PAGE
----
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Properties of matter

  1. Sep 11, 2015 #1
    This maybe a general science question but I'll put it here.

    When we say that an element has so-and-so properties, how do we know those are the only properties it has.
    For example:- We say an element has properties like electron affinity, electro-negativity etc. How do we know these are the only properties. There could be more, right?

    Well, I have an answer and a question to this. Answer is that, we don't know. Only by experimenting and looking at new phenomena we come to know of new properties.
    My question is, lets say if we know all the laws of physics perfectly. Since we know an element is made of electrons, protons and neutrons, could we then at least theoretically calculate all the properties?

    I don't know why but this question is killing me. I can't sleep!
     
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  3. Sep 11, 2015 #2

    mfb

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    And we know there are more. So what? You can even make up your own properties if you like, and measure them. That does not mean everything that can be defined would be useful.
    Theoretically, sure.

    Actually, the first assumption is a very good approximation for everyday objects. Particle physics can describe electrons, protons, neutrons and their interactions with incredible precision. Using those laws in systems with several hundred components (large nuclei with many electrons) is still challenging, but that is just a complexity problem, not a fundamental one.
     
  4. Sep 11, 2015 #3

    Bystander

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    You might Google "parachor." An absolute global enumeration of "properties" is more a matter of enumerating user's interests/applications than of enumerating all possibilities for what can be known about an element, or compound. "Parachor" is an example.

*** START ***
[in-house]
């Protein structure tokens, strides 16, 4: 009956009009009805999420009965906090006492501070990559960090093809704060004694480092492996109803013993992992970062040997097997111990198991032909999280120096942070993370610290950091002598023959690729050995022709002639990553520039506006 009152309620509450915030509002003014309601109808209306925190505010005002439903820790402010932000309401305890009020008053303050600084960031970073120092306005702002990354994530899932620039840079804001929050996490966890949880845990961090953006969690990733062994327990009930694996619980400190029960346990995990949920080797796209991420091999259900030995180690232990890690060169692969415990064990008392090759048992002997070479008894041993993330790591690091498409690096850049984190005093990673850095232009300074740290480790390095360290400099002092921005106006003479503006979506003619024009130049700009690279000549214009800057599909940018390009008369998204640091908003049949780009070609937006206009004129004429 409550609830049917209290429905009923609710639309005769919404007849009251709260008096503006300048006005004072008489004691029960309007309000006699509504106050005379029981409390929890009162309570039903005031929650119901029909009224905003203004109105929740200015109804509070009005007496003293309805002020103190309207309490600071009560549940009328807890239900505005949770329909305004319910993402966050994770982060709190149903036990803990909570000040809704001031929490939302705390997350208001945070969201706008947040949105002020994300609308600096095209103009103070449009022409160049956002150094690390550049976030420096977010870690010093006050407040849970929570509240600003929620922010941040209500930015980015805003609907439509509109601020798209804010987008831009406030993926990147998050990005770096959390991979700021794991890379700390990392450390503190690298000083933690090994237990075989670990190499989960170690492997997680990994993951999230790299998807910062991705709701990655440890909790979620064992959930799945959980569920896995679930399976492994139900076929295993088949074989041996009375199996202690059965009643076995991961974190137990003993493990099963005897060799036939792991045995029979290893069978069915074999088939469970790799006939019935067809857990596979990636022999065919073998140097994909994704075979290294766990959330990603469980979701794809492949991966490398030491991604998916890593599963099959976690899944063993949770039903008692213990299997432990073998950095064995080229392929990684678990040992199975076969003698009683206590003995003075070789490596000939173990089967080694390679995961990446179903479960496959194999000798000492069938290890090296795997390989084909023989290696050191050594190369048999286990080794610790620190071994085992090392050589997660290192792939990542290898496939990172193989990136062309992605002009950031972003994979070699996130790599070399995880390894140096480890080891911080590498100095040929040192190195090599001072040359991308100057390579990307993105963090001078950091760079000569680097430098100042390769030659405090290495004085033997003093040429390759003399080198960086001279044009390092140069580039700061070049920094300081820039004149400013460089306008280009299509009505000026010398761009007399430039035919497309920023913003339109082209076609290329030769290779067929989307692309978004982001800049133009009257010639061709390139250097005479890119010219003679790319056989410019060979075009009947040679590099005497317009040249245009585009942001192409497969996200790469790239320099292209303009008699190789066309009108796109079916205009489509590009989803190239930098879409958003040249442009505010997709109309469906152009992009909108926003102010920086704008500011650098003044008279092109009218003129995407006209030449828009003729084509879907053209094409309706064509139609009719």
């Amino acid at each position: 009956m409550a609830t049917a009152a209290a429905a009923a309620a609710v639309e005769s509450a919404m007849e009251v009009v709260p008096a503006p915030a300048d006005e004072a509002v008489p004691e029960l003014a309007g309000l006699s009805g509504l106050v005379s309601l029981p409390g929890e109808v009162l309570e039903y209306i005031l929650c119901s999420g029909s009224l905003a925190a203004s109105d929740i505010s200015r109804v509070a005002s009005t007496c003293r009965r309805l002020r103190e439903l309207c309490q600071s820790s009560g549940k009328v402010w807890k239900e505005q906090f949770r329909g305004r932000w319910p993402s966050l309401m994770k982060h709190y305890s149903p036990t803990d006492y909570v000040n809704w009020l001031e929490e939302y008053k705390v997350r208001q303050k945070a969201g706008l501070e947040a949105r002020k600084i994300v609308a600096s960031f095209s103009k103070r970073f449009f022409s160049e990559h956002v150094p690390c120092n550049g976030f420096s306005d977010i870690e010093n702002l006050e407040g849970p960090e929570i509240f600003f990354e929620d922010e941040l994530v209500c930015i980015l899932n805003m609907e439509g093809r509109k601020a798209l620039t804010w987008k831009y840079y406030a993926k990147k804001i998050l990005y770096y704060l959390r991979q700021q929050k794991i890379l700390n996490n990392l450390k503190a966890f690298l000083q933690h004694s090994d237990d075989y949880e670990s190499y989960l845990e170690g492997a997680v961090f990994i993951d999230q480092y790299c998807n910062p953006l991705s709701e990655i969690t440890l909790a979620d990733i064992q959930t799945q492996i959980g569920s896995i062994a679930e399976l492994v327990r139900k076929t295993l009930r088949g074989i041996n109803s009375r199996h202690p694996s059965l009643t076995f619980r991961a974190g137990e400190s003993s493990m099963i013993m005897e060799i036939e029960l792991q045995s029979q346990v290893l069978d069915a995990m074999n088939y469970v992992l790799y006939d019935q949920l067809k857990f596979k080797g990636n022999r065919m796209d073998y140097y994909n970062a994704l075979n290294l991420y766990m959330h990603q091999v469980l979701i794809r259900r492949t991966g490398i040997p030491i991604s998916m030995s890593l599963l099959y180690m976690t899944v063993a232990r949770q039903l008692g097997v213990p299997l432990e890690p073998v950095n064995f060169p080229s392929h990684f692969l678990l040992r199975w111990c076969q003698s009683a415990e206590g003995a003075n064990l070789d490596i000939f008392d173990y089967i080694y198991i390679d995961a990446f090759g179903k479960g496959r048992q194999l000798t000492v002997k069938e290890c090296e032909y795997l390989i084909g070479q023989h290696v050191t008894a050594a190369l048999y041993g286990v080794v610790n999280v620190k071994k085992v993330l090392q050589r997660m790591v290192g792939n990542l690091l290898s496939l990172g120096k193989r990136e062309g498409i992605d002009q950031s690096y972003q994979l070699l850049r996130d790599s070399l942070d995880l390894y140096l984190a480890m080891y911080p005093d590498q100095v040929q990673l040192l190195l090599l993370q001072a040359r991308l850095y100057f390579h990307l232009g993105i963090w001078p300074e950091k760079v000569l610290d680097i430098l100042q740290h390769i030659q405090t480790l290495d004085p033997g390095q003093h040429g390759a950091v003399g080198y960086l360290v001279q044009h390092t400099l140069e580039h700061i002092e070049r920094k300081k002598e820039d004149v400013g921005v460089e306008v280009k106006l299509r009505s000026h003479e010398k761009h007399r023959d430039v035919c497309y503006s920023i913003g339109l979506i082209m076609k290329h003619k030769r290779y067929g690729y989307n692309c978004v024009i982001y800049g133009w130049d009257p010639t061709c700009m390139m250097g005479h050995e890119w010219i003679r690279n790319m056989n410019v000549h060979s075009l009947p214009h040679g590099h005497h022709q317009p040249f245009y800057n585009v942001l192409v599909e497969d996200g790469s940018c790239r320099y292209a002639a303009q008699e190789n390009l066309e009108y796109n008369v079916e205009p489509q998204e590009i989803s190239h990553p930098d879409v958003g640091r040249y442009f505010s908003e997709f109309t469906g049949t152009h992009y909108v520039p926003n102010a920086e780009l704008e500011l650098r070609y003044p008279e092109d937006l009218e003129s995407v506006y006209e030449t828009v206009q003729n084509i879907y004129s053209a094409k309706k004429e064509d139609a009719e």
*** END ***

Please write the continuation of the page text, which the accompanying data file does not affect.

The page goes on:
5. Sep 11, 2015 #4

    DaveC426913

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    Note that it depends on where you draw the line.

    The set of properties of an individual atom of hydrogen is a very different set than the properties of a mole of hydrogen atoms. Some properties are emergent, and only apply to aggregations.
     
  6. Sep 11, 2015 #5
    That's what I wanted to ask. Can we theoretically calculate all the properties of an aggregation if we know the properties of its constituents?

    As an example:- I was studying about melting point of a substance. Experiments showed that it depends on properties like molecular weight and packing of the molecule. Later by new experiments it was found that melting point also depends on a new property called hydrogen bonding.
    So, if we know the laws of physics perfectly, my question is that can we calculate all such properties and not depend on experiments to find out new ones?

    Hmm, I think we will need to know what do we exactly mean by "properties", if we want to find all possible properties, right?
     
  7. Sep 11, 2015 #6

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    Yes.
     
  8. Sep 11, 2015 #7

    DaveC426913

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    No.
    Imagine taking this list of atoms:
    http://web2.airmail.net/uthman/elements_of_body.html
    and extrapolating Bach's Toccata and Fugue in D Minor..
     
  9. Sep 11, 2015 #8

    mfb

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    I think the questions asks about chemical properties, but still: